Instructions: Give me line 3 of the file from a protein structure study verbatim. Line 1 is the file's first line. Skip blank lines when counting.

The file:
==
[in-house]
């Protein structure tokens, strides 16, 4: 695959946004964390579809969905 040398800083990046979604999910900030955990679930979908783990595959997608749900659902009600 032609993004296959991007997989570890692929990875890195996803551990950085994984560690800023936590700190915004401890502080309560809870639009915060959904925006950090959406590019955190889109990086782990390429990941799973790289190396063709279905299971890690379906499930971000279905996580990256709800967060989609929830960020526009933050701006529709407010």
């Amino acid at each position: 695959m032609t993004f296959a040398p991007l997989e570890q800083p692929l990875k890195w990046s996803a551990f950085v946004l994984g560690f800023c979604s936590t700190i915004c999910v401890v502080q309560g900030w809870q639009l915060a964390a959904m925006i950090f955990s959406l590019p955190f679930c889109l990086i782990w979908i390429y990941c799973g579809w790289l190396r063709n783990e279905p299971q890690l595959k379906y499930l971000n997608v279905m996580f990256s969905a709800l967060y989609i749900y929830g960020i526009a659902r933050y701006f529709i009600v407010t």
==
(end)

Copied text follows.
């Amino acid at each position: 695959m032609t993004f296959a040398p991007l997989e570890q800083p692929l990875k890195w990046s996803a551990f950085v946004l994984g560690f800023c979604s936590t700190i915004c999910v401890v502080q309560g900030w809870q639009l915060a964390a959904m925006i950090f955990s959406l590019p955190f679930c889109l990086i782990w979908i390429y990941c799973g579809w790289l190396r063709n783990e279905p299971q890690l595959k379906y499930l971000n997608v279905m996580f990256s969905a709800l967060y989609i749900y929830g960020i526009a659902r933050y701006f529709i009600v407010t």